Leave Cadiz – Observations in passing thro’ Straits of Gibraltar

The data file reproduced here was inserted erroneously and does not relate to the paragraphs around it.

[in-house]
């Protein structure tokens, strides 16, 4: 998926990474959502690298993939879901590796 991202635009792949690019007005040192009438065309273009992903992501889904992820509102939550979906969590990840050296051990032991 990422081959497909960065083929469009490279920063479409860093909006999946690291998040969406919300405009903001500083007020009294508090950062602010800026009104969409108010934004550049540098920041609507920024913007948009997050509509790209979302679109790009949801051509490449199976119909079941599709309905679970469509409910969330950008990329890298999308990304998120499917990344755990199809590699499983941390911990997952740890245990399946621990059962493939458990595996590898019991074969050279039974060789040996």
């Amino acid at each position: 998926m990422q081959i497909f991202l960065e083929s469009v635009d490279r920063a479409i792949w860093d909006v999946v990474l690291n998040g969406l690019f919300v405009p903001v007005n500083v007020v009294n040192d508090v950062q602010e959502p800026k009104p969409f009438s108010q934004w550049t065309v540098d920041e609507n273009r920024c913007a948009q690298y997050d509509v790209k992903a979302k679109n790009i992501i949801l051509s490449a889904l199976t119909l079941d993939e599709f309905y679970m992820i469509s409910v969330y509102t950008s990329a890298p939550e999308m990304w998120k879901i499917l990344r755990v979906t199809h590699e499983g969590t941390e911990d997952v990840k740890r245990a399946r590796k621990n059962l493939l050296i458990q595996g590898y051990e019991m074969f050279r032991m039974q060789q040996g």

At 3 oClock P.M. the Captain, having come with the Mail, and our passengers, we ran out of the Bay of Cadiz with a moderate and favourable breeze, and I expected that next morning would see us anchored in the Bay of Gibraltar. I went to bed at my usual time, and awoke about 4, A.M. Being anxious, as it was fine moonlight, to observe the appearance of the Straits as we passed thro. I got up and went upon deck. I found that the wind had become unfavourable and was them blowing very fresh. Instead therefore of our being close upon Gibraltar as I had thought we were near Cape Spartel, on the African side, at the very entrance of the Gut. Shortly after I came upon deck we tacked about to the Spanish Coast – then turned about to the opposite land – then back again and so on all the morning. By the light of the moon I could see distinctly the celebrated Cape Trafalgar, where our fleet had received immortal renown by the defeat of our enemies, and where we lost the greatest admiral of the Age in the person of Lord Nelson. But the mere sight of the opposite coasts of Europe and Africa was not the only pleasure I derived from my early rising – I also witnessed what to me was unusual, viz. the curious affects produced by the first dawn of day, struggling and combined with the moonshine. In the East, the light was of a tender hue, pale & faint whilst in the West the Moon cast a mild golden radiance, which was quite different from and un-intermixed with the other. The contrast was most remarkable – and I watched it with curiosity and delight. As the day gradually broke in and supplanted & overpowered in every part of the heavens the beams of Madam Sun & we saw the whole length of the Straits distinctly defined, from Cape Spartel to Ape’s hill (a very lofty hill opposite to Gibraltar) on the Moorish side, and from Cape Trafalgar to Cabrita point on the Spanish. On all hands the land was mountainous, but that of Barbary was much more elevated tan that of Spain – for there indeed, I might say in the language of the poets, and with stricter propriety “hills peep o’er hills, (tho, Alps [did not] on Alps arise! In the course of the numerous tacks which we were obliged to make in order to beat up the Straits, we at one time approached pretty close to once powerful and celebrated City of Tangiers, and at an other, to the small town of Tarifa. Tangiers seemed to be of considerable extent and built on the sides of a hill, which from its natural strength, rendered unnecessary to be done by art. It presented a good appearance with its flat roofs and numerous minarets or spires. Tarifa again is built above rather low ground, close to the water and seemed to be an insignificant looking place. Not far from it were a great many fishing boats busily employed – strong but unhandsome.